regarding cognition are empirically substantive: by identifying types of computation characteristic of cognition (e.g., systematicity, perhaps), we limit potential cognitive devices to those whose causal structure includes these types of computation in the sets of possibilities they support.

This does seem to support the idea that progress can be made on this problem! On the other hand, the author’s starting assumption is we can treat a physical system as a computational (digital) automata, which seems like a pretty big assumption.

I think this assumption may or may not turn out to be ultimately true (Wolfram et al), but given current theory it seems difficult to reduce actual physical systems to computational automata in practice. In particular, it seems difficult to apply this framework to (1) quantum systems (which all physical systems ultimately are), and (2) biological systems which have messy levels of abstraction such as the brain (which we’d want to be able to do for the purposes of functionalism).

From a physics perspective, I wonder if we could figure out a way to feed in a bounded wavefunction, and get identify some minimum upper bound of reasonable computational interpretations of the system. My instinct is that David Deutsch might be doing relevant work? But I’m not at all sure of this.

I haven’t read most of this paper, but it seems to argue that.

Aaronson’s “Is ‘information is physical’ contentful?” also seems relevant to this discussion (though I’m not sure exactly how to apply his arguments):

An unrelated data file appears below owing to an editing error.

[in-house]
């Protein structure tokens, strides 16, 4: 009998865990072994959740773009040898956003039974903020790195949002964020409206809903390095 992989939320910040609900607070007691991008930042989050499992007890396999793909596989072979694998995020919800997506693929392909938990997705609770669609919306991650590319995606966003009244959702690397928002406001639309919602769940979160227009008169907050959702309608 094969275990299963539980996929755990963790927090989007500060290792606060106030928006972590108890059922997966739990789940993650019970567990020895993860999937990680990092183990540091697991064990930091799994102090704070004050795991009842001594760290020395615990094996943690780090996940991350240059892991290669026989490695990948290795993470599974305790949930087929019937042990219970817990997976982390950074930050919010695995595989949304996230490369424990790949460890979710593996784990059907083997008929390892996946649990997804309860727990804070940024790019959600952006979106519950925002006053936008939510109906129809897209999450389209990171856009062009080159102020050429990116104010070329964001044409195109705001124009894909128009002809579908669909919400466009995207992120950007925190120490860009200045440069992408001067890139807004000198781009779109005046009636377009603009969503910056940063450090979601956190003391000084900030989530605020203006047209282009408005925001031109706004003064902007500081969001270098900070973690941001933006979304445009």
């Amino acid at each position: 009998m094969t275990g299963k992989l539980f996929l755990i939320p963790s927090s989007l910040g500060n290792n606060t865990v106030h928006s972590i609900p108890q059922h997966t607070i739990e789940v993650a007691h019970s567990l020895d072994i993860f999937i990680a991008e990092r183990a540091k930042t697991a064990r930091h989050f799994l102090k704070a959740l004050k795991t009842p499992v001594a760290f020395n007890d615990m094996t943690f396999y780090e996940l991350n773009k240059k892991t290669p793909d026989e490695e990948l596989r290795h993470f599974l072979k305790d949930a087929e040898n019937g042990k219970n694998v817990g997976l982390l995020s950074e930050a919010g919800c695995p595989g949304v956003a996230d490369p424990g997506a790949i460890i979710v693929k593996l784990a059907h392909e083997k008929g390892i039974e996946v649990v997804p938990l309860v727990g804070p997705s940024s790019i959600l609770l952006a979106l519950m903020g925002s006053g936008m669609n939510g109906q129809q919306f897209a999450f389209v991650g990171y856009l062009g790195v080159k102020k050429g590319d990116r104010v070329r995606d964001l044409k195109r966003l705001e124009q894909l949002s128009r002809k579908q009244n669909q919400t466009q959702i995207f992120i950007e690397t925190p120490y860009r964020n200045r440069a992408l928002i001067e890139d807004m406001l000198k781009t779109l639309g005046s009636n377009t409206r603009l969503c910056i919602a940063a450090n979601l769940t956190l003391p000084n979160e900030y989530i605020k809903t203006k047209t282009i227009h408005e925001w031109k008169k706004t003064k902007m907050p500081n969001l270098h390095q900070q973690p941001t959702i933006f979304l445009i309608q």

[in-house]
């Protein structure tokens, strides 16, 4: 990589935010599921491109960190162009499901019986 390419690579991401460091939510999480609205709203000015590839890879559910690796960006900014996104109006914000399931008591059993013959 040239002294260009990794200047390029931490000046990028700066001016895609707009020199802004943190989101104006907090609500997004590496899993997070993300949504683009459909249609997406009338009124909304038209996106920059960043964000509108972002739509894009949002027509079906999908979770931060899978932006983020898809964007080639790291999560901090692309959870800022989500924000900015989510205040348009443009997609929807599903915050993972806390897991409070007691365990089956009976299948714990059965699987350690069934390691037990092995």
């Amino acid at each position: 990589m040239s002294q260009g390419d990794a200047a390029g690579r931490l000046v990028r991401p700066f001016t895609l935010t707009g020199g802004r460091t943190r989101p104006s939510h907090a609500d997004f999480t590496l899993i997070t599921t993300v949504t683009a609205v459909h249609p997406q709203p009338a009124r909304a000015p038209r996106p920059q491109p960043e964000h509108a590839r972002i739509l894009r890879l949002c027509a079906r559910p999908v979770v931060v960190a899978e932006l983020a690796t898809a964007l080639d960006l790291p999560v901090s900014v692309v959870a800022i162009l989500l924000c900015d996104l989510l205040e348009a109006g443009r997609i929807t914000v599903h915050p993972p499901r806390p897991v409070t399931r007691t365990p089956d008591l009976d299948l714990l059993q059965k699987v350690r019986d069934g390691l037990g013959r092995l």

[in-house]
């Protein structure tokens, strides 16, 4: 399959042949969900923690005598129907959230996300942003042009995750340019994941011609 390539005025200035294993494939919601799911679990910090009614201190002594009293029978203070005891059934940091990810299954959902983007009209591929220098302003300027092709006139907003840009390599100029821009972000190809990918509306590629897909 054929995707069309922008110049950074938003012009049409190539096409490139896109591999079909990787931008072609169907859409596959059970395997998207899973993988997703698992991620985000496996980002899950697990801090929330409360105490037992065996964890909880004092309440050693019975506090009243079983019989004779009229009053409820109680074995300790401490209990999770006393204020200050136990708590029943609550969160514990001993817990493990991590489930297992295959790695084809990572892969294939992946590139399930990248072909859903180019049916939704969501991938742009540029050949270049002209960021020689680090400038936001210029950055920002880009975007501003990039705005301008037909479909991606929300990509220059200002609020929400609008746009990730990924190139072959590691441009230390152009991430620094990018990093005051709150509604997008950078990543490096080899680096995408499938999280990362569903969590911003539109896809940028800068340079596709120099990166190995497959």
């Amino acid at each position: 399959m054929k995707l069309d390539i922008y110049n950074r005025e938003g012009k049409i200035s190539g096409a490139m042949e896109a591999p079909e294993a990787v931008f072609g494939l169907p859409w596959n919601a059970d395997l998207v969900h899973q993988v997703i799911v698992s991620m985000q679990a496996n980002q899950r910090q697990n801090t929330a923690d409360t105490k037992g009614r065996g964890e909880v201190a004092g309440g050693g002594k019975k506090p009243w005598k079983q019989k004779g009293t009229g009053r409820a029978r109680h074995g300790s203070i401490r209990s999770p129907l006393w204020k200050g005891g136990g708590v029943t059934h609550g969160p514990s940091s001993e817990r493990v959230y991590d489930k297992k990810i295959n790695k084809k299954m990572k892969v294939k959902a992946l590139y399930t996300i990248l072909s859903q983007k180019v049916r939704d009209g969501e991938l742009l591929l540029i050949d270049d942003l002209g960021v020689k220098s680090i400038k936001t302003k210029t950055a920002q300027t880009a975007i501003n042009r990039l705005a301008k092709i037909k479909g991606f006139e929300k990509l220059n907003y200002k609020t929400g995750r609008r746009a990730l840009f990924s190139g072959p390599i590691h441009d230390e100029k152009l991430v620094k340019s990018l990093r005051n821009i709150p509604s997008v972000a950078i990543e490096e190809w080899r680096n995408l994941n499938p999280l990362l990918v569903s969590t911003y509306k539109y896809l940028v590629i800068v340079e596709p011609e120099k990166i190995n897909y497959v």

https://www.scottaaronson.com/blog/?p=3327

You may also like Towards a computational theory of experience by Fekete and Edelman- here’s their setup:

It’s a little bit difficult to parse

precisely howthey believe they solve the multiple realization of computational interpretations of a system, but the key passage seems to be:My attempt at paraphrasing this: if we can model the evolution of a physical system and the evolution of a computational system with the same phase space for some finite time

t, then astincreases we can be increasingly confident the physical system is instantiating this computational system. At the limit (t->∞), this may offer a method for uniquely identifying which computational system a physical system is instantiating.My intuition here is that the closer they get to solving the problem of how to ‘objectively’ determine what computations a physical system is realizing, the further their framework will stray from the Turing paradigm of computation and the closer it will get to a hypercomputation paradigm (which in turn may essentially turn out to be isomorphic to physics). But, I’m sure I’m biased, too. :) Might be worth a look.

That seems like a useful approach- in particular,

This does seem to support the idea that progress can be made on this problem! On the other hand, the author’s starting assumption is we can treat a physical system as a computational (digital) automata, which seems like a pretty big assumption.

I think this assumption may or may not turn out to be

ultimatelytrue (Wolfram et al), but given current theory it seems difficult to reduce actual physical systems to computational automata in practice. In particular, it seems difficult to apply this framework to (1) quantum systems (which all physical systems ultimately are), and (2) biological systems which have messy levels of abstraction such as the brain (which we’d want to be able to do for the purposes of functionalism).From a physics perspective, I wonder if we could figure out a way to feed in a bounded wavefunction, and get identify some minimum upper bound of reasonable computational interpretations of the system. My instinct is that David Deutsch might be doing relevant work? But I’m not at all sure of this.